Korean hornbeam can grow dense with little effort. To encourage interior shoots, I need to thin the foliage. I do this by cutting new shoots back to 2-4 leaves and completely removing extraneous shoots from overly dense areas.
Korean hornbeam – July, 2011
After removing the unnecessary leaves, I decided to lower a few of the branches. I remembered that the branches on the right side of the tree pointed upward a bit more than the branches on the left. You can see this more clearly without the leaves.
January, 2011 – note upward pointing branches on the right
To make these branches better match the angles of the other branches, I used several guy wires. There are a number of ways to set up guy wires. For this tree, I stuck to a simple set-up. First step – cutting two short lengths of aquarium tubing.
To create an opening for the wire, I cut a slot in one of the tubes by bending it and taking a small slice from the top.
Creating an opening for the wire
This will be used for the top branch – the one to be lowered. I slip the bottom section of tubing into place as is.
Guy wire with tubing
After slipping the first section of tubing onto the wire, I place the tubing below the anchor branch and feed the ends of the wire through the openings in the tubing with the slot. I decided against shooting the set-up in place as there were too many branches in the tree’s interior to tell how things are connected. Here’s the basic set-up.
Guy wire set-up
After wrapping the wire with tubing around the anchor branch and the branch to be lowered, I twist the wire with my fingers to hold it in place. I then lower the branch with one hand, and use pliers to take up the slack in the wire with the other.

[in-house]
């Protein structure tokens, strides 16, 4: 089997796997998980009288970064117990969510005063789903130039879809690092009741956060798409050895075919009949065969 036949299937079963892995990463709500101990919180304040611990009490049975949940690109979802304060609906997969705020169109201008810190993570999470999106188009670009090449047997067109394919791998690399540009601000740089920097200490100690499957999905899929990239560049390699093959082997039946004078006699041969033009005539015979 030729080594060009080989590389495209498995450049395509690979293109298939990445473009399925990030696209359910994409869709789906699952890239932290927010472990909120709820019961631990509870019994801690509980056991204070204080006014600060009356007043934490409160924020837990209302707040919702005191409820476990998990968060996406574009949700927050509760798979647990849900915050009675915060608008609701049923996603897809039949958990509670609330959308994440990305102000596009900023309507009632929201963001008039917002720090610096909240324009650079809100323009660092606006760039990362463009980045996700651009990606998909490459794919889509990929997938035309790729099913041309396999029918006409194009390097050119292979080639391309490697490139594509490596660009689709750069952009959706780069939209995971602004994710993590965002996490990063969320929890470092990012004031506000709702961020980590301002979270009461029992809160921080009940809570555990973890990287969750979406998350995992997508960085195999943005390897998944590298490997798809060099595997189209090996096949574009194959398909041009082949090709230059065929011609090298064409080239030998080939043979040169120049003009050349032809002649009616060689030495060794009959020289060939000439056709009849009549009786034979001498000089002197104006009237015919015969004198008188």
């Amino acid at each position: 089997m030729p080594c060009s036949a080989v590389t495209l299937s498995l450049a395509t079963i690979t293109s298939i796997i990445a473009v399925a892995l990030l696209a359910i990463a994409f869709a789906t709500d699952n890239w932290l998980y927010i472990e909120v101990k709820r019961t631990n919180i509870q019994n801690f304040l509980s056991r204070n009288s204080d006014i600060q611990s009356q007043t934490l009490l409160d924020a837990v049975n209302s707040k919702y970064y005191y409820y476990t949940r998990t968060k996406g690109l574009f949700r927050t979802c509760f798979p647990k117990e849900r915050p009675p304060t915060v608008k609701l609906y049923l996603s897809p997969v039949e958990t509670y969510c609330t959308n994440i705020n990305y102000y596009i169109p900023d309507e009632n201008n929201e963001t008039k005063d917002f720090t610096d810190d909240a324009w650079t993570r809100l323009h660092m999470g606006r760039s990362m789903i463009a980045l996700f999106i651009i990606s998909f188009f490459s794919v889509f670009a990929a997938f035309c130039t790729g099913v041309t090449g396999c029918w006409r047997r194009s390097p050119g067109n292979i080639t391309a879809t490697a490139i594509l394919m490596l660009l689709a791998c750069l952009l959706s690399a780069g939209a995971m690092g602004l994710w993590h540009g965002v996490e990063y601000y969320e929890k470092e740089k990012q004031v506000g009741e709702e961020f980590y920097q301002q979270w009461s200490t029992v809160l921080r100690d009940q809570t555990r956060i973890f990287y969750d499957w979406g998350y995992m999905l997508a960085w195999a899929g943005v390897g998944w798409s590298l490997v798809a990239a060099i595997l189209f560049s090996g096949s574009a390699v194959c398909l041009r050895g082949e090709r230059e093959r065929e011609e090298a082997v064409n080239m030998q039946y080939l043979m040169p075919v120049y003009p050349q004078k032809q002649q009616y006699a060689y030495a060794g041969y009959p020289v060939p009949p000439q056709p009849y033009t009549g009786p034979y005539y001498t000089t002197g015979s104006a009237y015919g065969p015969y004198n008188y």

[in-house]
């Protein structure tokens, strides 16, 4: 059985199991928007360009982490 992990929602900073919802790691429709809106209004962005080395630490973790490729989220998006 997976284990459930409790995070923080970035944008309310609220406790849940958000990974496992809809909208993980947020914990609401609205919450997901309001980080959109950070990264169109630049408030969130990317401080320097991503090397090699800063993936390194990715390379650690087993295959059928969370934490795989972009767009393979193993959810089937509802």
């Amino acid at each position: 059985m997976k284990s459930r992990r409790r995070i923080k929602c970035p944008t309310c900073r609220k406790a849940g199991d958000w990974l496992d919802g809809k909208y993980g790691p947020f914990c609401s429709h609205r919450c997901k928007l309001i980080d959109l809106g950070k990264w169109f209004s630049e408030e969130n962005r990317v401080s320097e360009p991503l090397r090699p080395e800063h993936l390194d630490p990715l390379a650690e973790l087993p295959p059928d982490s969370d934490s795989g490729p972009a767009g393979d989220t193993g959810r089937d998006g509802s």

Guy wire detail
Hornbeam – after thinning and adding guy wires
Why not simply wire the branches that need to be lowered? One thin guy wire does the same work as a very heavy wire wrapped around the branch. The process is simple and uses less total wire.
Why use plastic tubing? The tubing slows the rate at which the wire cuts into the bark and it protects the bark from injury and discoloration.
I don’t know if the branches will set before the leaves fall off this autumn. If not, I’ll leave them in place – or remove and replace them – when I work on the tree this winter.
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Jonas, I learned a nice trick from Kathy Shaner – she cuts through the tubing about three quarters through. When I asked her why she said it reduces the pressure on the top of the branch and distributes it better over the top and sides.
Thanks Rusty – that’s a good trick!
I love korean hornbeams. I haven’t seen many of them here in australia and certainly none like this. I have just styled 2 and will find this invaluable for next years potting and pruning remembering our seasons are the reverse of yours. Thanks, great post as always.